Despite asbestos plant closures, cases of asbestos-related occupational diseases among former asbestos workers are still recorded in Poland. Introduction of the Amiantus programme allowed the Polish Ministry of Health to provide former asbestos-plant workers with periodic medical examinations and free access to medications for treatment of asbestos-related illnesses. Introduction of the programme also allowed the government to generate a reliable estimate of the number of asbestos-related occupational diseases, including cancer. Having national legislation that bans asbestos use and mandates access to medical examination for former workers who are exposed to harmful working conditions resulted in the identification of people with known occupational exposure to asbestos and with a developed asbestos-related disease. The detailed exposure information obtained during the examination process has contributed to improved diagnosis of asbestos-related diseases. Lengthening the period of medical observation has allowed identification of asbestos-related diseases among individuals who are of retirement age. A follow-up of all asbestos-exposed workers in the country, even after they have stopped working, is needed to ensure complete reporting of asbestos-related diseases.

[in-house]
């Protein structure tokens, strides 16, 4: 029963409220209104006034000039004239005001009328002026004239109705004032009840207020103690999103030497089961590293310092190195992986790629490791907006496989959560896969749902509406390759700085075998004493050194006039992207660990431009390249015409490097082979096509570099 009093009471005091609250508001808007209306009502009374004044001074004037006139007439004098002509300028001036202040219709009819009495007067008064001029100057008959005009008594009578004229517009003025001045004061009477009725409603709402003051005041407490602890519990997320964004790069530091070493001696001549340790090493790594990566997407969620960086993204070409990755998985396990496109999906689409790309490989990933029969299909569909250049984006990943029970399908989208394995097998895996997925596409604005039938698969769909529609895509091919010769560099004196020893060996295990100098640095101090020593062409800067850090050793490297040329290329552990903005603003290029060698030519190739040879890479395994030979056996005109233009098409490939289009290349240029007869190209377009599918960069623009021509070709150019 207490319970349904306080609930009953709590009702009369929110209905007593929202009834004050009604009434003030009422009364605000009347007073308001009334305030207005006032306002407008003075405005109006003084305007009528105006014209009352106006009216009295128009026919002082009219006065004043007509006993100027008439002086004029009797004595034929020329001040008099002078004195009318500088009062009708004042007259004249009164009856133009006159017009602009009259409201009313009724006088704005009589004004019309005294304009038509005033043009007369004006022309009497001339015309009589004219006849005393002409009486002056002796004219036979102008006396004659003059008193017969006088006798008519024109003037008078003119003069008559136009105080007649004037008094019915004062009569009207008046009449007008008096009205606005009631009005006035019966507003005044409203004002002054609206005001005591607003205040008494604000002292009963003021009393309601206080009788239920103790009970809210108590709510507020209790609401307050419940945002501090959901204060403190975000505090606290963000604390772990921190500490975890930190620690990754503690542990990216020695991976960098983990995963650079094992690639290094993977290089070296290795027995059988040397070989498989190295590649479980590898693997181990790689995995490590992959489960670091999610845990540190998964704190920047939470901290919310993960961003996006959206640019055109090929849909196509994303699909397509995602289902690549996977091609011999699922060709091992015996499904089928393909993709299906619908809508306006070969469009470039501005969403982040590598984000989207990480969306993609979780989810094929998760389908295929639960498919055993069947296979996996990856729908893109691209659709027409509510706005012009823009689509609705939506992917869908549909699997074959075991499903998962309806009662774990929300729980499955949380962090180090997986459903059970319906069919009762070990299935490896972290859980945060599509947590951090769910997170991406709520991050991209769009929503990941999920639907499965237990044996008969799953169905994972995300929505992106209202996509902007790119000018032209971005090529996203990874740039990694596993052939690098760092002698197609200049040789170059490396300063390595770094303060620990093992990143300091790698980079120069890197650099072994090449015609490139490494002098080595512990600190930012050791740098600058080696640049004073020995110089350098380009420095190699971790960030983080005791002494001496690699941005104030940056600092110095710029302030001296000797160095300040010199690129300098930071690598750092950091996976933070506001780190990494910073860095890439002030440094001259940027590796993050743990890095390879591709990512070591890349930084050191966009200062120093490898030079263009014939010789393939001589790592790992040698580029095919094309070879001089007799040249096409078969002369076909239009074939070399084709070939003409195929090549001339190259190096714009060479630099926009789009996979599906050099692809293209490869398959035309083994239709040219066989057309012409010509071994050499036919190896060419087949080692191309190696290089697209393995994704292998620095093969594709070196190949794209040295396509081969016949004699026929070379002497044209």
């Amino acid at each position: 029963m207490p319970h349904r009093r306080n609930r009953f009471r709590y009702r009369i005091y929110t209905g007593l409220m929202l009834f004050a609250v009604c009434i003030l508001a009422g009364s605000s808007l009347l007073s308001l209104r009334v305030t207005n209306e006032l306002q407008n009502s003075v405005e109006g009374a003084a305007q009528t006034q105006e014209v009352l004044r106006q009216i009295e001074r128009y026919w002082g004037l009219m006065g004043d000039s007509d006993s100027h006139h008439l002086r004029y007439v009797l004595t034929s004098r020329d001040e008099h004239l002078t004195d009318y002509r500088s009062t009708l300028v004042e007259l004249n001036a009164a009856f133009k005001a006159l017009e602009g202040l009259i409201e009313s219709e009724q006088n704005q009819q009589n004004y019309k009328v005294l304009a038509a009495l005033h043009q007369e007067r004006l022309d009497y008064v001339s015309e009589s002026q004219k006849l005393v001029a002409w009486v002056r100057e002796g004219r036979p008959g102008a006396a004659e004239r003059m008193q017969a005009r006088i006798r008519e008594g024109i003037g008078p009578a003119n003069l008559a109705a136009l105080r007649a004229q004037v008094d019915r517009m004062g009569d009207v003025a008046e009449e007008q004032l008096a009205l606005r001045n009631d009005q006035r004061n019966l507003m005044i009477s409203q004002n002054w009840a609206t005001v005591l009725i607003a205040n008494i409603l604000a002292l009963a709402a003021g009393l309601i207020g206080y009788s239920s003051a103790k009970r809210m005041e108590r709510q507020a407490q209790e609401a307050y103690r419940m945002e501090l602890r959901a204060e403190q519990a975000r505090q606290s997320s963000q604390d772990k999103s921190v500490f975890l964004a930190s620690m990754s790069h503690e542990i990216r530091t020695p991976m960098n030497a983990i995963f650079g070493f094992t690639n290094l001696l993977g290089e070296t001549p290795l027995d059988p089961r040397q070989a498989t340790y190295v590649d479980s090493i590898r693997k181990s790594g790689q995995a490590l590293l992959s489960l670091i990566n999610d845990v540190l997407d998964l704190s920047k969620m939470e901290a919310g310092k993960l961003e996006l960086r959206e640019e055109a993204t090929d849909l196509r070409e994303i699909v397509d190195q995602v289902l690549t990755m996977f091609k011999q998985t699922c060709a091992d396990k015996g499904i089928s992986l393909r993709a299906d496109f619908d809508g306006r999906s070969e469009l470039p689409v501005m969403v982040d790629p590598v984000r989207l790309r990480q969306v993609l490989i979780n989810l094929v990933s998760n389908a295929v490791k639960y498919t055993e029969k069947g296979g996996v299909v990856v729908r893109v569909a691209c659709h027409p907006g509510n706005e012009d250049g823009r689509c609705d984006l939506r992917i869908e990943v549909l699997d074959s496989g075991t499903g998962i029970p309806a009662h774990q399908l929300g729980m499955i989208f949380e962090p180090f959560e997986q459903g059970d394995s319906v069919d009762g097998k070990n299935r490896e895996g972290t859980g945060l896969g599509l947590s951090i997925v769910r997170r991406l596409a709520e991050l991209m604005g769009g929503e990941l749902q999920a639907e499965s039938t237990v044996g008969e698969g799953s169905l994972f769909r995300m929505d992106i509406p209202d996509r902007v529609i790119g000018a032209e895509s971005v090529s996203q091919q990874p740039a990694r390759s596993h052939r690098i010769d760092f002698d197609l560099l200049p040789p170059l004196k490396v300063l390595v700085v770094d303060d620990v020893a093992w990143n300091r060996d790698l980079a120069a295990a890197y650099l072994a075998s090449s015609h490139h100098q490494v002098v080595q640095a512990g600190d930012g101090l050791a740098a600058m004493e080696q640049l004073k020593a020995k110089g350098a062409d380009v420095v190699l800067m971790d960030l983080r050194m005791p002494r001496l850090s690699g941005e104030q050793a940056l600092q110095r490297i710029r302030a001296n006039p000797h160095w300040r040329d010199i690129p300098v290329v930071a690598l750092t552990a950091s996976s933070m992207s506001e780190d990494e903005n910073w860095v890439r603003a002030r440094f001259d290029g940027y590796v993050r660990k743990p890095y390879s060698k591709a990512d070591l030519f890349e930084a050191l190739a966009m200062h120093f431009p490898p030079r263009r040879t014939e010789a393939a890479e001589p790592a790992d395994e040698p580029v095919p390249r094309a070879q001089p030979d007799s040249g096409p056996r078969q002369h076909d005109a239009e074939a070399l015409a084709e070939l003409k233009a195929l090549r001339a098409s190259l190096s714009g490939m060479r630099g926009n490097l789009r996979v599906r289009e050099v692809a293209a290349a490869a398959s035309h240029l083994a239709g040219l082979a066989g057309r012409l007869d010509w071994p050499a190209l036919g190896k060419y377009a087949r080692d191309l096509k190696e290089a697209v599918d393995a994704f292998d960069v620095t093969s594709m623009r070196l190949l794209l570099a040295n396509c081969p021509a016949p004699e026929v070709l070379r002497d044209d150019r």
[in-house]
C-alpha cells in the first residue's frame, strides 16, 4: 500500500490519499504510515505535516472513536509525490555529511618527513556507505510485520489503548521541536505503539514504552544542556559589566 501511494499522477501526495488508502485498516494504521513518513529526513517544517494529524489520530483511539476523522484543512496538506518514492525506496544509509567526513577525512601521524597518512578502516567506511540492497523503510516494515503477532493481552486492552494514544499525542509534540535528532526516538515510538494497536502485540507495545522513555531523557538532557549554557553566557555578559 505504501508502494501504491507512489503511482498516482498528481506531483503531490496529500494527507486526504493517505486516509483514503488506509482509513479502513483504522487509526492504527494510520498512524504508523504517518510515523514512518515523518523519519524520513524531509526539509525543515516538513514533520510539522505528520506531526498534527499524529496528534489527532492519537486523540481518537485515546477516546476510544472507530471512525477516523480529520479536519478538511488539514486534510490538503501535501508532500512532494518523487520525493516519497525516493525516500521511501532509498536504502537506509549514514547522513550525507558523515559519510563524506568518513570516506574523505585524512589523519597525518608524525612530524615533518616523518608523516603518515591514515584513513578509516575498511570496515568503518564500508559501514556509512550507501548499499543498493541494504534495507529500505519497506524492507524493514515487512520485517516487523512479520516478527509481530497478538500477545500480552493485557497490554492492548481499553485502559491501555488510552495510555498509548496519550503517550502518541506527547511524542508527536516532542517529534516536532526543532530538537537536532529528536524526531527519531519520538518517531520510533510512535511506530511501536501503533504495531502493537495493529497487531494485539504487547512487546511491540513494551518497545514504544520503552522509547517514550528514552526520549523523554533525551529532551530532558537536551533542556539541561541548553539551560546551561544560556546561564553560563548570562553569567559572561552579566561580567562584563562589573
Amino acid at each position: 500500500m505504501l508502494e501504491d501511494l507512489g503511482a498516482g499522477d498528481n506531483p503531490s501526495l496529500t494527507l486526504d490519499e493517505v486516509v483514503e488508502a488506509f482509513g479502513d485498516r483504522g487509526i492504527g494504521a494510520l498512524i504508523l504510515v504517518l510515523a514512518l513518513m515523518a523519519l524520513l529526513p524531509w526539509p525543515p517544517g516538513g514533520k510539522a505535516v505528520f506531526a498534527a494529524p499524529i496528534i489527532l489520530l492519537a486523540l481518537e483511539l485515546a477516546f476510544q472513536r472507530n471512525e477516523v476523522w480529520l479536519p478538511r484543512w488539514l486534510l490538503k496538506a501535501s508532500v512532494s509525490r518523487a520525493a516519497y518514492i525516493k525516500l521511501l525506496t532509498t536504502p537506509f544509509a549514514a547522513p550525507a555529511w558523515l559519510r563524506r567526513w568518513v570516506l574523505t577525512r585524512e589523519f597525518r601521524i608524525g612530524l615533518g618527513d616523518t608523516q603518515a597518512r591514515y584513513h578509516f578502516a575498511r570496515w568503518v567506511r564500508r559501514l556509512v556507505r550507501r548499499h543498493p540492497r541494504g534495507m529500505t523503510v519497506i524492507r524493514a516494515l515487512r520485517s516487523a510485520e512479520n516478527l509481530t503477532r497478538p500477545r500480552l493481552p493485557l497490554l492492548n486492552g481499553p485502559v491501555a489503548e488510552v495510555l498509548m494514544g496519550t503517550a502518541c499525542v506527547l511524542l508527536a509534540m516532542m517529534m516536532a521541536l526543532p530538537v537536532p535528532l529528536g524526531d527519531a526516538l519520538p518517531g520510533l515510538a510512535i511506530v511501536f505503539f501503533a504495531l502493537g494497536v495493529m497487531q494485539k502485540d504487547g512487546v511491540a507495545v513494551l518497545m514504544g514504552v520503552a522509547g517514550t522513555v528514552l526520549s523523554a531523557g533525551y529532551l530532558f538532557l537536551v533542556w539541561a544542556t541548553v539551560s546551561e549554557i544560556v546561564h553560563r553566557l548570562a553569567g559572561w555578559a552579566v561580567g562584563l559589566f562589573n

Funding:

This study was performed by the Nofer Institute of Occupational Medicine, a WHO Collaborating Centre for Occupational and Environmental Health, under the task: “Nofer Institute of Occupational Medicine 10.14: Risk assessment of the incidence and mortality due to asbestos-related diseases among workers occupationally exposed to asbestos on the basis of the long-term epidemiological observation.”

Competing interests:

None declared.

References